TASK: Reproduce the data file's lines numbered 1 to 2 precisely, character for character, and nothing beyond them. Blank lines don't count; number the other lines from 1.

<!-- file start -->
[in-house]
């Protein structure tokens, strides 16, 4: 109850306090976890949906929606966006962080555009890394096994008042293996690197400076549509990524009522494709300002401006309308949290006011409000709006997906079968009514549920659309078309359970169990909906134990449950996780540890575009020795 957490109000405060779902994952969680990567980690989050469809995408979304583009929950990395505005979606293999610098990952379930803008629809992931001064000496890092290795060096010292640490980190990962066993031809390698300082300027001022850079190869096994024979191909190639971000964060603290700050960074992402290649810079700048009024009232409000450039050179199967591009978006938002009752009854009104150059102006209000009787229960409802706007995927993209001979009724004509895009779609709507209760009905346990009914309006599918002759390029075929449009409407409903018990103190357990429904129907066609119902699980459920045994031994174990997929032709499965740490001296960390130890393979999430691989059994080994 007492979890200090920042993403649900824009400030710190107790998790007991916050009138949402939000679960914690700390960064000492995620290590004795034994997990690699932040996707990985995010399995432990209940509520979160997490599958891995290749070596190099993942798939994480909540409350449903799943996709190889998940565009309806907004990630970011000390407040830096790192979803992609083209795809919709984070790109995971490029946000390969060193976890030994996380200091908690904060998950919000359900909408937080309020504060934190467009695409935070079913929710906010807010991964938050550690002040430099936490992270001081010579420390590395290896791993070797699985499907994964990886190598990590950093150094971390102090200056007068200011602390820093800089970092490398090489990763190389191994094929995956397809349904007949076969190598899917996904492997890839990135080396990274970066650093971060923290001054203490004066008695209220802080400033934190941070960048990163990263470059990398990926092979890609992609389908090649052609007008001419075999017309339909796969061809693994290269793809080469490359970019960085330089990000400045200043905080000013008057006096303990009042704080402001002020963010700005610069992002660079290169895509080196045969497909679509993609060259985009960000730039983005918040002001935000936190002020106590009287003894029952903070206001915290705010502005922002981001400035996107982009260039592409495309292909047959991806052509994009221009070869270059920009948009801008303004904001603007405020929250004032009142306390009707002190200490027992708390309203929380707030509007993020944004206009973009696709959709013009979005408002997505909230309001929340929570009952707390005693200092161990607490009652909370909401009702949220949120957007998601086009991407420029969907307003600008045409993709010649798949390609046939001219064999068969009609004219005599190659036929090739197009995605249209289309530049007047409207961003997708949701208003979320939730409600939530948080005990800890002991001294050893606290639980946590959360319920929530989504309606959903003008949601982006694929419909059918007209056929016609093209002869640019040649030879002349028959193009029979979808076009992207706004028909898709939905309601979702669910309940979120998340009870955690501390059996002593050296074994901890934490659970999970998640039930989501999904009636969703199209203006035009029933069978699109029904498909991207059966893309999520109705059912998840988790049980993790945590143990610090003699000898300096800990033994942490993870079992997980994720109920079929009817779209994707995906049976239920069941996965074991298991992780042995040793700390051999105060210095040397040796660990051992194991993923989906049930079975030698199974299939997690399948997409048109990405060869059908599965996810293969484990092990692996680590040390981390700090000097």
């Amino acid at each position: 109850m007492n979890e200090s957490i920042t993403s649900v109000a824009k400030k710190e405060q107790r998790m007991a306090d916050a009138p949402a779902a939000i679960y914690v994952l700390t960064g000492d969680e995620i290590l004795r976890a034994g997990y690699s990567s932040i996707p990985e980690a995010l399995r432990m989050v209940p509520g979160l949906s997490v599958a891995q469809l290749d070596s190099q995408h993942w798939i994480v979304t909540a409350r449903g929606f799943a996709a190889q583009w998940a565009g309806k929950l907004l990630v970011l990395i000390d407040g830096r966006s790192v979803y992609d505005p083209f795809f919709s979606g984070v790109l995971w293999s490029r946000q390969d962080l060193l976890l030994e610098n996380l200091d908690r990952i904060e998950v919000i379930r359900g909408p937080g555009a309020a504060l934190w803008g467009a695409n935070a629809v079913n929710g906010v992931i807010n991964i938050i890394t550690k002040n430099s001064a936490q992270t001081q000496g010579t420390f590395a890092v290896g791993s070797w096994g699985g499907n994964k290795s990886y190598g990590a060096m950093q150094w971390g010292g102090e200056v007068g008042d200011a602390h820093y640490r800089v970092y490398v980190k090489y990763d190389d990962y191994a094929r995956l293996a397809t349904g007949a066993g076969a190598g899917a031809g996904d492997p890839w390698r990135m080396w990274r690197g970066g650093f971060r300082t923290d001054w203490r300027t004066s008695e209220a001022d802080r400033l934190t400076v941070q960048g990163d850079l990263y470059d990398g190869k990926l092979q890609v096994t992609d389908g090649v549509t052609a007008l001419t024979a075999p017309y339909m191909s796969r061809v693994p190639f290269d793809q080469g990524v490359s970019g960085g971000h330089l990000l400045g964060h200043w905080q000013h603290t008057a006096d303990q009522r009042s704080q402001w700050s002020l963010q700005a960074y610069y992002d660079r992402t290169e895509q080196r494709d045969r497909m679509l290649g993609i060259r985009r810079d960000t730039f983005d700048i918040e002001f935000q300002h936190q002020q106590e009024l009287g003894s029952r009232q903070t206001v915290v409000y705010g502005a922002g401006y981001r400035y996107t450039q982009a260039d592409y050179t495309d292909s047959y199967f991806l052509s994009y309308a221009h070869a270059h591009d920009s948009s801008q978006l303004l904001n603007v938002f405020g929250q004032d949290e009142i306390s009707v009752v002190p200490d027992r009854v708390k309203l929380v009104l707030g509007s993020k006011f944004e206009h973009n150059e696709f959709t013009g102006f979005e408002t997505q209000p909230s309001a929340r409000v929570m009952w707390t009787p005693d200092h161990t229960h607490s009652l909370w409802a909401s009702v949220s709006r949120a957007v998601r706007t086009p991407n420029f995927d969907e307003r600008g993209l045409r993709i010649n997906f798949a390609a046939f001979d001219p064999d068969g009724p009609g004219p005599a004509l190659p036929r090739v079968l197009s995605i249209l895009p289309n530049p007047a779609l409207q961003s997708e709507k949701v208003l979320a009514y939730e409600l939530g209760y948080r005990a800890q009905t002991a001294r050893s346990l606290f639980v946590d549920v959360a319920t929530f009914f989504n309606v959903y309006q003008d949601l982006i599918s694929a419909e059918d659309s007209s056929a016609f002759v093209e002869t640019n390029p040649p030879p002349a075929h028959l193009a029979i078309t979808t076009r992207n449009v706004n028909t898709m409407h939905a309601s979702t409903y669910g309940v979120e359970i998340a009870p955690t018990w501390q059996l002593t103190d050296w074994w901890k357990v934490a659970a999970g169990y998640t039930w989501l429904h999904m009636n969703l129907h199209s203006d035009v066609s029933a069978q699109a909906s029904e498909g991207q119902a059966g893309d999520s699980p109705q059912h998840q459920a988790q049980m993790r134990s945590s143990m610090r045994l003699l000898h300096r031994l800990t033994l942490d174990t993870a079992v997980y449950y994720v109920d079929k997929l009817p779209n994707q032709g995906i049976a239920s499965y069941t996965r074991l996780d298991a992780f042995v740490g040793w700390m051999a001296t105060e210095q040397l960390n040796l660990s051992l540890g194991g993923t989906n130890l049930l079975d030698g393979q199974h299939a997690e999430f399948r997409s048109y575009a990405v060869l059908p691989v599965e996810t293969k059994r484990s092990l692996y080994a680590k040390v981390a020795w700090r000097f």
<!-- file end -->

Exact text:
[in-house]
């Protein structure tokens, strides 16, 4: 109850306090976890949906929606966006962080555009890394096994008042293996690197400076549509990524009522494709300002401006309308949290006011409000709006997906079968009514549920659309078309359970169990909906134990449950996780540890575009020795 957490109000405060779902994952969680990567980690989050469809995408979304583009929950990395505005979606293999610098990952379930803008629809992931001064000496890092290795060096010292640490980190990962066993031809390698300082300027001022850079190869096994024979191909190639971000964060603290700050960074992402290649810079700048009024009232409000450039050179199967591009978006938002009752009854009104150059102006209000009787229960409802706007995927993209001979009724004509895009779609709507209760009905346990009914309006599918002759390029075929449009409407409903018990103190357990429904129907066609119902699980459920045994031994174990997929032709499965740490001296960390130890393979999430691989059994080994 007492979890200090920042993403649900824009400030710190107790998790007991916050009138949402939000679960914690700390960064000492995620290590004795034994997990690699932040996707990985995010399995432990209940509520979160997490599958891995290749070596190099993942798939994480909540409350449903799943996709190889998940565009309806907004990630970011000390407040830096790192979803992609083209795809919709984070790109995971490029946000390969060193976890030994996380200091908690904060998950919000359900909408937080309020504060934190467009695409935070079913929710906010807010991964938050550690002040430099936490992270001081010579420390590395290896791993070797699985499907994964990886190598990590950093150094971390102090200056007068200011602390820093800089970092490398090489990763190389191994094929995956397809349904007949076969190598899917996904492997890839990135080396990274970066650093971060923290001054203490004066008695209220802080400033934190941070960048990163990263470059990398990926092979890609992609389908090649052609007008001419075999017309339909796969061809693994290269793809080469490359970019960085330089990000400045200043905080000013008057006096303990009042704080402001002020963010700005610069992002660079290169895509080196045969497909679509993609060259985009960000730039983005918040002001935000936190002020106590009287003894029952903070206001915290705010502005922002981001400035996107982009260039592409495309292909047959991806052509994009221009070869270059920009948009801008303004904001603007405020929250004032009142306390009707002190200490027992708390309203929380707030509007993020944004206009973009696709959709013009979005408002997505909230309001929340929570009952707390005693200092161990607490009652909370909401009702949220949120957007998601086009991407420029969907307003600008045409993709010649798949390609046939001219064999068969009609004219005599190659036929090739197009995605249209289309530049007047409207961003997708949701208003979320939730409600939530948080005990800890002991001294050893606290639980946590959360319920929530989504309606959903003008949601982006694929419909059918007209056929016609093209002869640019040649030879002349028959193009029979979808076009992207706004028909898709939905309601979702669910309940979120998340009870955690501390059996002593050296074994901890934490659970999970998640039930989501999904009636969703199209203006035009029933069978699109029904498909991207059966893309999520109705059912998840988790049980993790945590143990610090003699000898300096800990033994942490993870079992997980994720109920079929009817779209994707995906049976239920069941996965074991298991992780042995040793700390051999105060210095040397040796660990051992194991993923989906049930079975030698199974299939997690399948997409048109990405060869059908599965996810293969484990092990692996680590040390981390700090000097």